She is everyone, and no one. She doesn't even have a name, because every day she is in a new life. She doesn't know who she is...or was. All she knows is the pain of these other girls, these living girls, the suffering girls.

She wants to know who she really is...but what will it take to find out?

WARNING: This Movella contains rape, bullying, suicide, abuse, self-harm, and other sensitive elements.


17. Abigail

It’s been a month since I woke up.


    It’s weird being back in my own body. My body, not another girl’s. My life instead of someone else’s. The life that I forgot I had.


    I remember the other girls with startling clarity. I have nightmares every night - Emilie’s rape, Sasha’s death, various memories from the girls that aren’t my own but still stuck with me.

    Sometimes a memory will envelop me in the light of day, pulling me from reality until one of my parents snaps me out of it. They keep asking me, “Abi, honey, where did you go?”, but I can’t bear to answer. I don’t know how to tell them. I would sound crazy.


    Somehow, my life feels brighter than it did when I died. It shouldn’t - my parents broke the news of Sasha’s death shortly after I came home from the hospital.

I didn’t cry because I’d already grieved. I’d felt her die, felt her slip away, felt myself being ejected from her body as it died. I grieved while I was in that blank space between life and death, I grieved and I changed.


    I don’t know why I had the experience I did. I don’t know if it happens to everybody who goes into a coma - surely, if it did, someone would have said something?


    What I do know is that it changed me in so many ways. It opened my eyes, and it helped me to heal, even if it also traumatized me.



One year later


    “Abigail! Are you coming?”

    “Yeah, hang on!”

    I smooth my hands over my soft blue dress and check my reflection one more time before darting down the stairs. My mom is waiting by the door, a bouquet of flowers in her hand: daisies, forget-me-nots, freesias, and mixed zinnias.

    Mom gazes at me for a moment, her gaze gentle and loving. I give a small smile.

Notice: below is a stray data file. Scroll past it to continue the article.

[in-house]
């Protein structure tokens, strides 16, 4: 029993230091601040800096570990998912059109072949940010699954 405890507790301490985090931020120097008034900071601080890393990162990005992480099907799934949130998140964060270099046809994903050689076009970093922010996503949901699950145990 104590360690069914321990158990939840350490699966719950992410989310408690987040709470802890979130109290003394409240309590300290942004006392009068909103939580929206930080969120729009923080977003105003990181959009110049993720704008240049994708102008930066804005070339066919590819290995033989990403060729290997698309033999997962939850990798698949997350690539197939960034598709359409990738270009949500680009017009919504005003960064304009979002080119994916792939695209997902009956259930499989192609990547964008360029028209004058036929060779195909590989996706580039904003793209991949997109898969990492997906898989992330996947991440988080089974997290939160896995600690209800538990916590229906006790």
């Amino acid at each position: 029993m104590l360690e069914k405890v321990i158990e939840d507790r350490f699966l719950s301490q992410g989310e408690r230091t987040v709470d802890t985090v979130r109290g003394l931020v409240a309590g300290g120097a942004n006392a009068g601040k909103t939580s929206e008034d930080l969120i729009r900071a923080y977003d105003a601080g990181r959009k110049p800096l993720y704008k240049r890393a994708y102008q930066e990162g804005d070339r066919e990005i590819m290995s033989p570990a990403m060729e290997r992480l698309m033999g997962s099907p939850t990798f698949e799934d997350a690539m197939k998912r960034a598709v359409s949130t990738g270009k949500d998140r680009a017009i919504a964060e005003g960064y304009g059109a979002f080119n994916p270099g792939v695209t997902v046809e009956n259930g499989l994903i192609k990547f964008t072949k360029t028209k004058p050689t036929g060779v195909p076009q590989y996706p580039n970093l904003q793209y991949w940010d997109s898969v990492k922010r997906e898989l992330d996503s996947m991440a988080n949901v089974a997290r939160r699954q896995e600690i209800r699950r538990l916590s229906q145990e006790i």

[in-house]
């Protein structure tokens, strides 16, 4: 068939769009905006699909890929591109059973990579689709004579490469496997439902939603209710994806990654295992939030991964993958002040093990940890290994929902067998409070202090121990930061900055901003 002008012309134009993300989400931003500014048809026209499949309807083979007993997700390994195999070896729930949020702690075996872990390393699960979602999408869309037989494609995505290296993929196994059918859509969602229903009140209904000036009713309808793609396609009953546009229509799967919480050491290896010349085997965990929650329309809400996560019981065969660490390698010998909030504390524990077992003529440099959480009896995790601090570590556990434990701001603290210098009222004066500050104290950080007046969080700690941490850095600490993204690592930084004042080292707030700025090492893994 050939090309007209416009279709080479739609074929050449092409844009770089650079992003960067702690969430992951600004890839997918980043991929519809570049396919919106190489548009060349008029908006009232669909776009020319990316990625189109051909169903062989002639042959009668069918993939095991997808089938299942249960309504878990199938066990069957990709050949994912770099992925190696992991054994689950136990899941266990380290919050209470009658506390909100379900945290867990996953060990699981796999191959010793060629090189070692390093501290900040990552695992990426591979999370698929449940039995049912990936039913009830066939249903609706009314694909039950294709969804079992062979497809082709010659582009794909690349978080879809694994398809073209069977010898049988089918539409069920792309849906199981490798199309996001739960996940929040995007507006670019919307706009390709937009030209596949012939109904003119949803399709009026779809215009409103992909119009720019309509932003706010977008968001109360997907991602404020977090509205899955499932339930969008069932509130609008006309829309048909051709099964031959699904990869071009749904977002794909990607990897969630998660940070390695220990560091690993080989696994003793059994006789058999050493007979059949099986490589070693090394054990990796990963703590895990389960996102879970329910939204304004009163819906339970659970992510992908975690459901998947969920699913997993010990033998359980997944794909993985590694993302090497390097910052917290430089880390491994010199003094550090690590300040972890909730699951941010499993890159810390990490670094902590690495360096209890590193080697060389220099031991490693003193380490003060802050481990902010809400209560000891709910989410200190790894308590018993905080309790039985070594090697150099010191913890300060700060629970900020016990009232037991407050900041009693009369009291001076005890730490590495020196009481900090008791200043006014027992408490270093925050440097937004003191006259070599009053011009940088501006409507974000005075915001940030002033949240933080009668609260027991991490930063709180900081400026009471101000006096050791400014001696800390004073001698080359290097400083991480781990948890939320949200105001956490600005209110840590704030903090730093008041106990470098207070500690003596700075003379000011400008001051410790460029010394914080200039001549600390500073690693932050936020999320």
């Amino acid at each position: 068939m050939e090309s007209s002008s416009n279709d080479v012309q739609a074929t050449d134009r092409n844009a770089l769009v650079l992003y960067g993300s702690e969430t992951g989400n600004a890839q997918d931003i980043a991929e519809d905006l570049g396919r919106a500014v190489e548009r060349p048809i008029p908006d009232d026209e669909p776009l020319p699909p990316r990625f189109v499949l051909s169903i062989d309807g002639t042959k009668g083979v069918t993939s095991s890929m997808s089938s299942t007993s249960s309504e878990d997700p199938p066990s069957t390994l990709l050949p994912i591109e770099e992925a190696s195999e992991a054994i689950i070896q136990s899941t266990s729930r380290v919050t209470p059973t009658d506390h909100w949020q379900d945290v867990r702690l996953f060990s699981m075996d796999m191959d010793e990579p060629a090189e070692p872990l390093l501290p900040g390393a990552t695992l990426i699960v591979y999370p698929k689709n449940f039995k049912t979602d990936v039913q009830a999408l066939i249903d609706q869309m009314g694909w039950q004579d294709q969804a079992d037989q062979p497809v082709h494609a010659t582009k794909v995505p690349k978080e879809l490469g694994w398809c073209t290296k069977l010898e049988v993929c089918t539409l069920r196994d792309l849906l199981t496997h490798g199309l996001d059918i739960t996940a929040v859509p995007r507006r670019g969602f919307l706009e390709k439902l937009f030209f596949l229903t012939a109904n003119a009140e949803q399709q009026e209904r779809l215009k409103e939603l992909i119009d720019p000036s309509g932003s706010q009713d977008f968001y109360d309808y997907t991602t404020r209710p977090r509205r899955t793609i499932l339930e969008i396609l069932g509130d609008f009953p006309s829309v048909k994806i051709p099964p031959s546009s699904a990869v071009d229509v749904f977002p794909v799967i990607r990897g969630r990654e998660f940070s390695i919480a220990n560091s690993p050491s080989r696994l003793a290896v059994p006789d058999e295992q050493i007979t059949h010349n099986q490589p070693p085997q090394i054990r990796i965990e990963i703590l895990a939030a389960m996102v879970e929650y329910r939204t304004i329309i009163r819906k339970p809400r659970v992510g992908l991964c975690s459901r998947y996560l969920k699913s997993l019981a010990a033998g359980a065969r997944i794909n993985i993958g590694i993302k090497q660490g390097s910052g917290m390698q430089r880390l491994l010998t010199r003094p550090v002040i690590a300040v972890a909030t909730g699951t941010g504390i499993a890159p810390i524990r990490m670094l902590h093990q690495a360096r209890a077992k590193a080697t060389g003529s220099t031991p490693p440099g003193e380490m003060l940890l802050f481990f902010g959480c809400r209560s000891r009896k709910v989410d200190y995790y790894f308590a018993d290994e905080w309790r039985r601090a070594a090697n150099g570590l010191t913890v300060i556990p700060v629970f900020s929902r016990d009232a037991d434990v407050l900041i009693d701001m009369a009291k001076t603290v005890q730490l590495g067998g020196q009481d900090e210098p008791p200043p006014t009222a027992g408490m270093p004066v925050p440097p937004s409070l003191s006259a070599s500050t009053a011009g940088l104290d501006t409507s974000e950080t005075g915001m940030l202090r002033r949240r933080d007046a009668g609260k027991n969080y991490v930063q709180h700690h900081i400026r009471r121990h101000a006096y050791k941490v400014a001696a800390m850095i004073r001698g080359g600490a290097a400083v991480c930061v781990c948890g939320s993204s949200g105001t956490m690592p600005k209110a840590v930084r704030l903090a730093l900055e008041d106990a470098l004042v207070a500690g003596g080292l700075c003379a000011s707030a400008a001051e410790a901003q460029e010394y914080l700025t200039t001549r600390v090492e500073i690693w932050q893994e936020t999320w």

Dad walks out of the kitchen, keys jangling in his hand. “Ready, ladies?”

    I giggle a bit. “Ready, Dad.”


    The ride to the graveyard is full of memories. We weave nostalgic tales with our voices. I share most of these stories, describing the many adventures I had with Sasha and Ella, but my parents have moments to share, too.

    “Remember the peanut butter contest? You girls went through 3 whole jars of that stuff, all trying to make the perfect peanut butter treat!” Mom recalls.

    “And then we couldn’t pick a winner because everything was so yummy!” I laugh.

    We keep tossing memories back and forth even as we’re walking through the rows of gravestones and memorials, until finally we reach a spot that is marked by a small oak tree. Under the tree are two gravestones, small and simple. One is carved with a rose and Sasha’s name, the other with a butterfly and Ella’s name. Mom hands me the bouquet, and I set it down in between the two stones.

    I’m glad that Ella and Sasha’s families let them be buried next to each other.


My parents come up on either side of me, my mom taking my hand and my dad rests a hand on my shoulder. We stand in silence.


    A female hummingbird hovers in front of a small feeder that was recently hung on the oak tree. It’s joined by another hummingbird, also female. The two birds take turns feeding before zipping away together, chasing the light of the sun.

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